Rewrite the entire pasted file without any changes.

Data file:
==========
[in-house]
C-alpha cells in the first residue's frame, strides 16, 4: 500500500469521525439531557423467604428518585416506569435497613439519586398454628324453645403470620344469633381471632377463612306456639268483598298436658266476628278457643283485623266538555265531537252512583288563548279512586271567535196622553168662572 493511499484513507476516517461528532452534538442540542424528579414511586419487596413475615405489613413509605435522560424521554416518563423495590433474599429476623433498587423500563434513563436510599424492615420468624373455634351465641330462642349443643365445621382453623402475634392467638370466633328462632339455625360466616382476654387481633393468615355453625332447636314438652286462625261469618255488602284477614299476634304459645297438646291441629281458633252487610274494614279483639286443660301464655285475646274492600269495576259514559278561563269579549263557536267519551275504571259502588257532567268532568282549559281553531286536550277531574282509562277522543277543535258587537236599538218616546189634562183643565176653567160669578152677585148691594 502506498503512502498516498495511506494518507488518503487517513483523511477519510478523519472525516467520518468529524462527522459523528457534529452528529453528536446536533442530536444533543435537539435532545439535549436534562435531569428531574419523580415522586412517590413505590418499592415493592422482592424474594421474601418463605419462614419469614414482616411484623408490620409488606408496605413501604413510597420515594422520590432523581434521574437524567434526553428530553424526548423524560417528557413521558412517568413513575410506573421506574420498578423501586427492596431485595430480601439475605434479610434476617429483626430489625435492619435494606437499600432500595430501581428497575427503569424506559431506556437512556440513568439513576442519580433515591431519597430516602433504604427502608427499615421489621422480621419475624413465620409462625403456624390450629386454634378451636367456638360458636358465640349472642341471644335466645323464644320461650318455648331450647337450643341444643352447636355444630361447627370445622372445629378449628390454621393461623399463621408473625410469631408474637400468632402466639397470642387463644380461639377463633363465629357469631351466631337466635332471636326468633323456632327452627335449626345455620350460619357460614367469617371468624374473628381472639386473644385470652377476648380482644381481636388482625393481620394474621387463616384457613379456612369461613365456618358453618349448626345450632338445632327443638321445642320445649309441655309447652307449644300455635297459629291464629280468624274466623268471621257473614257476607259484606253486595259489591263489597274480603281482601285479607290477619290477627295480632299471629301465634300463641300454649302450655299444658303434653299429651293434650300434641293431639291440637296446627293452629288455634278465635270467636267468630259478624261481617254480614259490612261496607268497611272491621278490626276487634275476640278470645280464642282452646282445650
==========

[in-house]
C-alpha cells in the first residue's frame, strides 16, 4: 500500500469521525439531557423467604428518585416506569435497613439519586398454628324453645403470620344469633381471632377463612306456639268483598298436658266476628278457643283485623266538555265531537252512583288563548279512586271567535196622553168662572 493511499484513507476516517461528532452534538442540542424528579414511586419487596413475615405489613413509605435522560424521554416518563423495590433474599429476623433498587423500563434513563436510599424492615420468624373455634351465641330462642349443643365445621382453623402475634392467638370466633328462632339455625360466616382476654387481633393468615355453625332447636314438652286462625261469618255488602284477614299476634304459645297438646291441629281458633252487610274494614279483639286443660301464655285475646274492600269495576259514559278561563269579549263557536267519551275504571259502588257532567268532568282549559281553531286536550277531574282509562277522543277543535258587537236599538218616546189634562183643565176653567160669578152677585148691594 502506498503512502498516498495511506494518507488518503487517513483523511477519510478523519472525516467520518468529524462527522459523528457534529452528529453528536446536533442530536444533543435537539435532545439535549436534562435531569428531574419523580415522586412517590413505590418499592415493592422482592424474594421474601418463605419462614419469614414482616411484623408490620409488606408496605413501604413510597420515594422520590432523581434521574437524567434526553428530553424526548423524560417528557413521558412517568413513575410506573421506574420498578423501586427492596431485595430480601439475605434479610434476617429483626430489625435492619435494606437499600432500595430501581428497575427503569424506559431506556437512556440513568439513576442519580433515591431519597430516602433504604427502608427499615421489621422480621419475624413465620409462625403456624390450629386454634378451636367456638360458636358465640349472642341471644335466645323464644320461650318455648331450647337450643341444643352447636355444630361447627370445622372445629378449628390454621393461623399463621408473625410469631408474637400468632402466639397470642387463644380461639377463633363465629357469631351466631337466635332471636326468633323456632327452627335449626345455620350460619357460614367469617371468624374473628381472639386473644385470652377476648380482644381481636388482625393481620394474621387463616384457613379456612369461613365456618358453618349448626345450632338445632327443638321445642320445649309441655309447652307449644300455635297459629291464629280468624274466623268471621257473614257476607259484606253486595259489591263489597274480603281482601285479607290477619290477627295480632299471629301465634300463641300454649302450655299444658303434653299429651293434650300434641293431639291440637296446627293452629288455634278465635270467636267468630259478624261481617254480614259490612261496607268497611272491621278490626276487634275476640278470645280464642282452646282445650